Several presentations at ISTH discussed the usefulness of the D-dimer in the prediction of recurrent DVT and PE. What is clear is that there are still several unknowns about the performance of D-dimer assays and how clinicians should use results for clinical decision-making.
a) What D-dimer assay does a lab use?
Different D-dimer assays have varying sensitivities to detect elevated D-dimer levels and are, thus, referred to as highly sensitive, intermediate-sensitive, and low sensitive [ref 5,6]. Before making any decisions on the results of a D-dimer test, a clinician should known what D-dimer assay his/her laboratory uses and what sensitivity the assay has.
b) Is the D-dimer useful in men as well as in women?
It appears that the D-dimer may not be helpful in men. (a) A summary of the REVERSE I and II studies confirmed that a negative D-dimer on warfarin is a predictor of a low risk of VTE recurrence in women. However, men have a higher risk of recurrence, no matter whether D-dimer is positive or negative. (b) The DODS study also showed that the D-dimer (obtained 4 weeks after having stopped warfarin) is not helpful in men to predict a low risk of recurrent VTE: even men with negative D-dimer have a high risk of recurrence. The DODS study also showed that women with a negative D-dimer have quite a low risk of recurrent VTE, particularly if the first VTE episode was hormone-associated.
c) Does the degree of positivity predict anything more than a simple positive/negative result?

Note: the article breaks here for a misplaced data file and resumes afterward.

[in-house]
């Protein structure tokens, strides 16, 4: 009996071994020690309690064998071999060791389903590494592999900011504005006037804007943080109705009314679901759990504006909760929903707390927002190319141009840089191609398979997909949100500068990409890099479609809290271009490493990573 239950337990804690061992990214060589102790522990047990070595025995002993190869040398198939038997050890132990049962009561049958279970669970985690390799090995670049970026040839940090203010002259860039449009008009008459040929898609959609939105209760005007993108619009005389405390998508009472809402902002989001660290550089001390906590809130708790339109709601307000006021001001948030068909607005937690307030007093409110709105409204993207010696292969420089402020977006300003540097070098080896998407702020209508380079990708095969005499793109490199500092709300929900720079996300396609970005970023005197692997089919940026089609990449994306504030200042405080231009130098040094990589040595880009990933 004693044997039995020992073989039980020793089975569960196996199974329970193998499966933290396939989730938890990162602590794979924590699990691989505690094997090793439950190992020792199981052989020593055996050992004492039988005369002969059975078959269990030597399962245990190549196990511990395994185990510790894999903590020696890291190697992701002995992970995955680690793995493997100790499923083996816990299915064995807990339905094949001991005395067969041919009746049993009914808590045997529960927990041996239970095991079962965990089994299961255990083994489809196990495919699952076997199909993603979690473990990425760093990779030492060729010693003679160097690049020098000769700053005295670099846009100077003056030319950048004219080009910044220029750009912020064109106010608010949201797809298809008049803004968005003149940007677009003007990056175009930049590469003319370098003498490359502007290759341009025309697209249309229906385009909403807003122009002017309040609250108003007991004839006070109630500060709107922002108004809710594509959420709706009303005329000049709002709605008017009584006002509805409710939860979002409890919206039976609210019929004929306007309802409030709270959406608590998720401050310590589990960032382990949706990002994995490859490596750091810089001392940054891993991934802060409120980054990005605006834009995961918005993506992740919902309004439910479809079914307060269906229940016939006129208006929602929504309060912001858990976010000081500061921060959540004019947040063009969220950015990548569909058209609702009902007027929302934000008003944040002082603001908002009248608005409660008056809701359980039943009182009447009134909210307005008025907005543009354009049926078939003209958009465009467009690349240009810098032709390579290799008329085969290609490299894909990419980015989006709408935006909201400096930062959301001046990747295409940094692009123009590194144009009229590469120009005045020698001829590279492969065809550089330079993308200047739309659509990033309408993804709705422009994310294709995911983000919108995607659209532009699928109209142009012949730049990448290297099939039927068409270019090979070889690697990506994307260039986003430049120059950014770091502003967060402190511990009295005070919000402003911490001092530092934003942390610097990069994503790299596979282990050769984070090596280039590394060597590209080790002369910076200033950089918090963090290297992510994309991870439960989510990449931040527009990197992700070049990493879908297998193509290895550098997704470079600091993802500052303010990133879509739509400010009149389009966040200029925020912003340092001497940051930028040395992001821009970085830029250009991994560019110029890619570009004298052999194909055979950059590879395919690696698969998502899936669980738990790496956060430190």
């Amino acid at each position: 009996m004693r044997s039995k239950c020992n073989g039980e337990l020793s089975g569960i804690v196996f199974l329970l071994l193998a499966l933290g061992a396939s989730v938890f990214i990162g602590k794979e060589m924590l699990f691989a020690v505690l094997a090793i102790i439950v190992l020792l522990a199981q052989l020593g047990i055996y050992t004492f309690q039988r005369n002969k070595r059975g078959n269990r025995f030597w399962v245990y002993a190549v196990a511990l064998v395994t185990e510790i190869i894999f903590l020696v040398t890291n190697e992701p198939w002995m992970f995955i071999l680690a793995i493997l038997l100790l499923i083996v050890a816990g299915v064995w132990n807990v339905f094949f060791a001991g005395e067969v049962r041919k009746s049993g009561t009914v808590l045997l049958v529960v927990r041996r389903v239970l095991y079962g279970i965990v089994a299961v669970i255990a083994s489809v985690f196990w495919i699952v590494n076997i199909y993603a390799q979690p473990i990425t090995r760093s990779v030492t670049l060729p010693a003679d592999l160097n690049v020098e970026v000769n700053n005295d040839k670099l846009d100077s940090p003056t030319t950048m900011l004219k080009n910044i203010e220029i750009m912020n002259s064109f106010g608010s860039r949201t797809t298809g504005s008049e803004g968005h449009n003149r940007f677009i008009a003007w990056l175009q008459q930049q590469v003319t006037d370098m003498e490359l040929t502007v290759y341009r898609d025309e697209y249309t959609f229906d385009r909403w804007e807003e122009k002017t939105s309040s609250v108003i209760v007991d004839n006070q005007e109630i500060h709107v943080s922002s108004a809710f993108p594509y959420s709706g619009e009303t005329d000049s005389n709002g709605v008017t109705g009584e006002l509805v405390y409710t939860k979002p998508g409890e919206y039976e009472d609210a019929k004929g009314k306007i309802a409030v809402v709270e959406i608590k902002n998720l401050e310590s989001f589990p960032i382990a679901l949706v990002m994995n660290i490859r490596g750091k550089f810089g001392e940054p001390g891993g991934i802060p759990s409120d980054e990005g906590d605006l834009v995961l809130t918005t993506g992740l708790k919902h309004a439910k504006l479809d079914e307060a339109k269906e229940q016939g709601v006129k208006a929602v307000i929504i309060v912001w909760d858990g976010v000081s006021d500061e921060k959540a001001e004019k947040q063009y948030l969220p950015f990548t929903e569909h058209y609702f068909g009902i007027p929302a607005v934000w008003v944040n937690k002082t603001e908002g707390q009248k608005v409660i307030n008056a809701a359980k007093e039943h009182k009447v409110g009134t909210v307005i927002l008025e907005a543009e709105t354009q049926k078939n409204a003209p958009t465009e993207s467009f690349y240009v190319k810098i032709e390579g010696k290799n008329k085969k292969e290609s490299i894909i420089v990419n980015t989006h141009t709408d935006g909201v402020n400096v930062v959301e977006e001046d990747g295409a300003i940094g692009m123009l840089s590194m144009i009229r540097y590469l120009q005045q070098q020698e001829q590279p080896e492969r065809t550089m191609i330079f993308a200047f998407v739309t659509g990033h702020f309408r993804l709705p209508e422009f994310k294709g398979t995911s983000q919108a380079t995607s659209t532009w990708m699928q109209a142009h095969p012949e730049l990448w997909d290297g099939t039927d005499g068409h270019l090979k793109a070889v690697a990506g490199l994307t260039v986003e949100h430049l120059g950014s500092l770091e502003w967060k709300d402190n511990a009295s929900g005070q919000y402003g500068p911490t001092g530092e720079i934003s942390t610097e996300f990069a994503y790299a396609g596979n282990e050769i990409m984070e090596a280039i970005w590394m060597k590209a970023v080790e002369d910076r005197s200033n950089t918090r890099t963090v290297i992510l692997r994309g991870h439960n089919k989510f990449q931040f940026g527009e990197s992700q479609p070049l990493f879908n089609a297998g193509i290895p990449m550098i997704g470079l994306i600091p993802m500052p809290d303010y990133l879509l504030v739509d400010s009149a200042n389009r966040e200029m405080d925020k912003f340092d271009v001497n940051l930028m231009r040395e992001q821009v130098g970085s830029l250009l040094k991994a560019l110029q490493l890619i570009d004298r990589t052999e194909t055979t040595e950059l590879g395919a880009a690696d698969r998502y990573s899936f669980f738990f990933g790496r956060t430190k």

Clinicians who use the D-dimer for clinical decision making on length of anticoagulation, often make decisions simply on whether the D-dimer test is positive or negative. This is because previous studies have evaluated the performance of the D-dimer assay in that manner. A study presented at ISTH showed that the degree of D-dimer positivity correlated slightly with the risk of DVT and PE recurrence: a doubling of the D-dimer result lead to an approximately 1.35 fold higher risk of recurrent DVT and PE in the patient not on warfarin.
d) Should clinicians use one D-dimer range, or age and gender-specific D-dimer cut-offs?
A study presented at ISTH used age and gender specific D-dimer cut-offs and showed that the D-dimer, if used in that manner, helped predict DVT/PE recurrence. May be at some point in the future clinicians should routinely use age- and gender-specific cut-offs.
E. IVC Filters in Patients with PE
One of the most relevant clinical studies presented at ISTH was the PREPIC II study. The study was done to assess whether placing an IVC filter (inferior vena cava filter; the IVC is the big vein in the abdomen) routinely in patients with acute PE (who also have a DVT) is beneficial. The idea behind the study is that such a filter may prevent further PEs coming from leg DVTs.